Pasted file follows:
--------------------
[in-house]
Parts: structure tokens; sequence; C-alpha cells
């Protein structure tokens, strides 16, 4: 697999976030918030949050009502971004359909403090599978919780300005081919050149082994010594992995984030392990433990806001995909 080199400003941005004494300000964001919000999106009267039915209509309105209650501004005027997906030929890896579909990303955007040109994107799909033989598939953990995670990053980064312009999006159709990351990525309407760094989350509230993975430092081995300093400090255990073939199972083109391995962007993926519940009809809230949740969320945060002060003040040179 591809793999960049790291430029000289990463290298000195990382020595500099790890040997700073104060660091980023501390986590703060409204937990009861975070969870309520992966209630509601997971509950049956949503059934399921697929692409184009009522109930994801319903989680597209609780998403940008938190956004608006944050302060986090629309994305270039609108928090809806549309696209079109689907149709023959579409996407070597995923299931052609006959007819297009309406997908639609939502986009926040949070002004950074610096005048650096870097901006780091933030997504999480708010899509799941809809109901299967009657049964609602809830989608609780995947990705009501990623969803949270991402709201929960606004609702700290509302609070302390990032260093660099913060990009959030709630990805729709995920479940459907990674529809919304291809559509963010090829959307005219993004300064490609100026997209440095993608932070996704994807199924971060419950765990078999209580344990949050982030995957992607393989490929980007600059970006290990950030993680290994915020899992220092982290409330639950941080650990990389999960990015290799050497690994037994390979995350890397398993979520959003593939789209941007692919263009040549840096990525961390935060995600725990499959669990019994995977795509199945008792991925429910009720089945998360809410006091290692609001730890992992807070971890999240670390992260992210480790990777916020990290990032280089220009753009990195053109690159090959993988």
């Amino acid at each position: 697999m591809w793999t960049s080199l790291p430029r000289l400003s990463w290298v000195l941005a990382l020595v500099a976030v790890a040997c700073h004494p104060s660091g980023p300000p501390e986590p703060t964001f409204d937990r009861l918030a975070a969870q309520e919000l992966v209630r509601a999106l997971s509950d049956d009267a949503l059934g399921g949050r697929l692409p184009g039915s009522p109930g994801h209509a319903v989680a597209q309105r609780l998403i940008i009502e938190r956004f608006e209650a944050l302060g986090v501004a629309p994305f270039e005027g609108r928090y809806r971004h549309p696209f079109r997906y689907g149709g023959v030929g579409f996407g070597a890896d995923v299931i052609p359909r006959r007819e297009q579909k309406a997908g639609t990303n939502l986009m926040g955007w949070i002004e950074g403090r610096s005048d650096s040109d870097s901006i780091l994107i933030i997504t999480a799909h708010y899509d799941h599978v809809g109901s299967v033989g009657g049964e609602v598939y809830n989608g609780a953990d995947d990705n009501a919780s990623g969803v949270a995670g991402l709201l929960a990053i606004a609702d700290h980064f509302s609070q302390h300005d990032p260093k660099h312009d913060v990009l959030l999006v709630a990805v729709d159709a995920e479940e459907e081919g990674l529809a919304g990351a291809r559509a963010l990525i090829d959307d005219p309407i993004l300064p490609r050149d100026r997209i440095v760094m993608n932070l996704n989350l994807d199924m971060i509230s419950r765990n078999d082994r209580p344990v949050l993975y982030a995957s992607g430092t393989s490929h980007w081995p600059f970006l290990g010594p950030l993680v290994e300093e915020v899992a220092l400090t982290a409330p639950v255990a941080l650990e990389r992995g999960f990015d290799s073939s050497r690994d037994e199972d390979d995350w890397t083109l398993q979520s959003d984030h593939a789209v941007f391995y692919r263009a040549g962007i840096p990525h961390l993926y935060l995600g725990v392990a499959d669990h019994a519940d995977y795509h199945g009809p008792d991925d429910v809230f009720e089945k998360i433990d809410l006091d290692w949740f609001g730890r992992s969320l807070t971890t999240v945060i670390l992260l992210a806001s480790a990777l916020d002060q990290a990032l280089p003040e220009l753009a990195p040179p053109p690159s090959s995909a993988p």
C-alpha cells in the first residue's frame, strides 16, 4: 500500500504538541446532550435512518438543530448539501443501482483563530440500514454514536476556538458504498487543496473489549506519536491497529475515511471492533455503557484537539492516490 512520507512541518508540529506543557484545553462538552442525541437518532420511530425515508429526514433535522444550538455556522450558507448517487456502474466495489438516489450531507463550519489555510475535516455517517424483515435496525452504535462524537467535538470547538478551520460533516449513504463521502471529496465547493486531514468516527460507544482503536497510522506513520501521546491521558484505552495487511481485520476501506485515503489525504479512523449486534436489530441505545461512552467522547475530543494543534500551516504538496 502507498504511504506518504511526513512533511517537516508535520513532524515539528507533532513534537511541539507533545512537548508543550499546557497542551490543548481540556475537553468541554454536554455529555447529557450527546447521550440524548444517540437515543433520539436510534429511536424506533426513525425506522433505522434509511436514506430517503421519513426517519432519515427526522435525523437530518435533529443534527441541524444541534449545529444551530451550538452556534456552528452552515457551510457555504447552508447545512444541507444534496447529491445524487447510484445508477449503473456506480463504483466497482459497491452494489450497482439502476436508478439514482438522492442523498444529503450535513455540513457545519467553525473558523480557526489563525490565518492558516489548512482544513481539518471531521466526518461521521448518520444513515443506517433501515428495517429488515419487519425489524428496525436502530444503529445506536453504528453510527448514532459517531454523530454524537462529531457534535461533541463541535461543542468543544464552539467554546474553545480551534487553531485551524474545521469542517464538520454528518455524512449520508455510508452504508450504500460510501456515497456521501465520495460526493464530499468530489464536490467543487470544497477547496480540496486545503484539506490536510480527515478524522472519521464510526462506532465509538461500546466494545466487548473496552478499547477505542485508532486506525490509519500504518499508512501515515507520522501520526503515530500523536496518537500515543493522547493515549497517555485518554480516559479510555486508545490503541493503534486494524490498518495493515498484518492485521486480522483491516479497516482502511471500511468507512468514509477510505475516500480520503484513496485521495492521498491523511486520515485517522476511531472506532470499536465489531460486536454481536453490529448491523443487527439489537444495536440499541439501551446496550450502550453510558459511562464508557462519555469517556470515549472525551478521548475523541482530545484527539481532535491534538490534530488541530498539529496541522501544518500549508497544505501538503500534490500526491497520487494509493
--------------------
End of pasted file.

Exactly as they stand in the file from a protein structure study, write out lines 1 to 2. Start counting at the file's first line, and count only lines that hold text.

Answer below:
[in-house]
Parts: structure tokens; sequence; C-alpha cells